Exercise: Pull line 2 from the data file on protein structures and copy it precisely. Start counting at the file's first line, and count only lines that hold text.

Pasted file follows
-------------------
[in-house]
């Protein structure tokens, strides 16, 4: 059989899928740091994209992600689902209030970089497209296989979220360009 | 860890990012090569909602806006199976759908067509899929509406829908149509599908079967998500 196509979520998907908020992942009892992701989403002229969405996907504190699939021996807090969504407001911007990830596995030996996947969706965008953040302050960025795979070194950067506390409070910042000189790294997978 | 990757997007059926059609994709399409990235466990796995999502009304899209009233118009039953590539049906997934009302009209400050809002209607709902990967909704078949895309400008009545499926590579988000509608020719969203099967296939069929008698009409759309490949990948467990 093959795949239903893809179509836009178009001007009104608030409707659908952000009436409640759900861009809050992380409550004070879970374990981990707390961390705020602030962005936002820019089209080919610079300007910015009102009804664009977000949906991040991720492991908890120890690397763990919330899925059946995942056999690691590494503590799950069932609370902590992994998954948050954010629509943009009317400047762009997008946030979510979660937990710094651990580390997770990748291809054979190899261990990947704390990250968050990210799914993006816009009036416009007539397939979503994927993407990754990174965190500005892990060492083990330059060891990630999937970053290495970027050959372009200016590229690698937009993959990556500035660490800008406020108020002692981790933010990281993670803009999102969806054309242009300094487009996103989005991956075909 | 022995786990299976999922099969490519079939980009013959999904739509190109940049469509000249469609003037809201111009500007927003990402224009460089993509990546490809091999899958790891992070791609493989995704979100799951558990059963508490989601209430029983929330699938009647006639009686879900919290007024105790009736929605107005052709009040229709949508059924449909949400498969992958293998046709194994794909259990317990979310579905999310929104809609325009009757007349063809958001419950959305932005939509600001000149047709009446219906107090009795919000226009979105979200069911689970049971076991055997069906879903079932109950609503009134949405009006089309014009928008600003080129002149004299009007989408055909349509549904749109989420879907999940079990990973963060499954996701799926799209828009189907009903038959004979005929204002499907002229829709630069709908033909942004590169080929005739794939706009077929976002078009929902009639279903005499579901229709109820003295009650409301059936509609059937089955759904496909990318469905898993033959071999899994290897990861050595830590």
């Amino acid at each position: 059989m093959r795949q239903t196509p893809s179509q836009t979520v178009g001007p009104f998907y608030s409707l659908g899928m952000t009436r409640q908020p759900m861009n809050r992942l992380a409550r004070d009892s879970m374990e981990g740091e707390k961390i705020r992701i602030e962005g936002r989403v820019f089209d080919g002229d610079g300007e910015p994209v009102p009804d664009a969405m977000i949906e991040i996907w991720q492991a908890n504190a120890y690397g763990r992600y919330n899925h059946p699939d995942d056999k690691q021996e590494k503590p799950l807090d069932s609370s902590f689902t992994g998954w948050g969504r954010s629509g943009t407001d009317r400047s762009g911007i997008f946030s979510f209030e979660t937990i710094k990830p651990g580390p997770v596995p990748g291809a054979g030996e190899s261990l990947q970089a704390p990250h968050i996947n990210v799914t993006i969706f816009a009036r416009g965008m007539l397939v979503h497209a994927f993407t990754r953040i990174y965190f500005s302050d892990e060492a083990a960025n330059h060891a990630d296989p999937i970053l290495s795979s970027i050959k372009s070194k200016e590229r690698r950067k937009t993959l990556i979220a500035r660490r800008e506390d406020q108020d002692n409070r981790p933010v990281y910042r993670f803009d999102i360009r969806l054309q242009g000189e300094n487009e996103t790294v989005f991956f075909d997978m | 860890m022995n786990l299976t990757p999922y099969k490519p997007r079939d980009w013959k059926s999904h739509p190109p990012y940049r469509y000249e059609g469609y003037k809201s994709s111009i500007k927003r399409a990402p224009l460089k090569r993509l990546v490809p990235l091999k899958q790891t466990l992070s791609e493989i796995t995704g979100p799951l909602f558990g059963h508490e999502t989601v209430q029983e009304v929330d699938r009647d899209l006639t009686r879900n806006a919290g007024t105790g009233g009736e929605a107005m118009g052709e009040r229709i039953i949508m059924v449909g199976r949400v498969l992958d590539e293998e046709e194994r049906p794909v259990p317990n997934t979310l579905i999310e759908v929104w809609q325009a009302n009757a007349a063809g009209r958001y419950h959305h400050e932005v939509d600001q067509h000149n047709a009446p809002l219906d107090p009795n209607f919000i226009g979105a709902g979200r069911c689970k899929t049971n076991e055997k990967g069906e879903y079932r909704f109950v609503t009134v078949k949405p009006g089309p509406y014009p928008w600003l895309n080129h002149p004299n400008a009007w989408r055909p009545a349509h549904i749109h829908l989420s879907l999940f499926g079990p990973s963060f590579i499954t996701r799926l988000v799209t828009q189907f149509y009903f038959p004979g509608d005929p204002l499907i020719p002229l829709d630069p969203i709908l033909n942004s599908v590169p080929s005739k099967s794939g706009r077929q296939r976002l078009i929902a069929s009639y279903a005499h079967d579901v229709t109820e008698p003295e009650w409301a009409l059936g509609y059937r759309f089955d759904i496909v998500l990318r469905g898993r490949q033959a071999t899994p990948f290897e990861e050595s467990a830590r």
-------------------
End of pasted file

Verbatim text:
């Protein structure tokens, strides 16, 4: 059989899928740091994209992600689902209030970089497209296989979220360009 | 860890990012090569909602806006199976759908067509899929509406829908149509599908079967998500 196509979520998907908020992942009892992701989403002229969405996907504190699939021996807090969504407001911007990830596995030996996947969706965008953040302050960025795979070194950067506390409070910042000189790294997978 | 990757997007059926059609994709399409990235466990796995999502009304899209009233118009039953590539049906997934009302009209400050809002209607709902990967909704078949895309400008009545499926590579988000509608020719969203099967296939069929008698009409759309490949990948467990 093959795949239903893809179509836009178009001007009104608030409707659908952000009436409640759900861009809050992380409550004070879970374990981990707390961390705020602030962005936002820019089209080919610079300007910015009102009804664009977000949906991040991720492991908890120890690397763990919330899925059946995942056999690691590494503590799950069932609370902590992994998954948050954010629509943009009317400047762009997008946030979510979660937990710094651990580390997770990748291809054979190899261990990947704390990250968050990210799914993006816009009036416009007539397939979503994927993407990754990174965190500005892990060492083990330059060891990630999937970053290495970027050959372009200016590229690698937009993959990556500035660490800008406020108020002692981790933010990281993670803009999102969806054309242009300094487009996103989005991956075909 | 022995786990299976999922099969490519079939980009013959999904739509190109940049469509000249469609003037809201111009500007927003990402224009460089993509990546490809091999899958790891992070791609493989995704979100799951558990059963508490989601209430029983929330699938009647006639009686879900919290007024105790009736929605107005052709009040229709949508059924449909949400498969992958293998046709194994794909259990317990979310579905999310929104809609325009009757007349063809958001419950959305932005939509600001000149047709009446219906107090009795919000226009979105979200069911689970049971076991055997069906879903079932109950609503009134949405009006089309014009928008600003080129002149004299009007989408055909349509549904749109989420879907999940079990990973963060499954996701799926799209828009189907009903038959004979005929204002499907002229829709630069709908033909942004590169080929005739794939706009077929976002078009929902009639279903005499579901229709109820003295009650409301059936509609059937089955759904496909990318469905898993033959071999899994290897990861050595830590």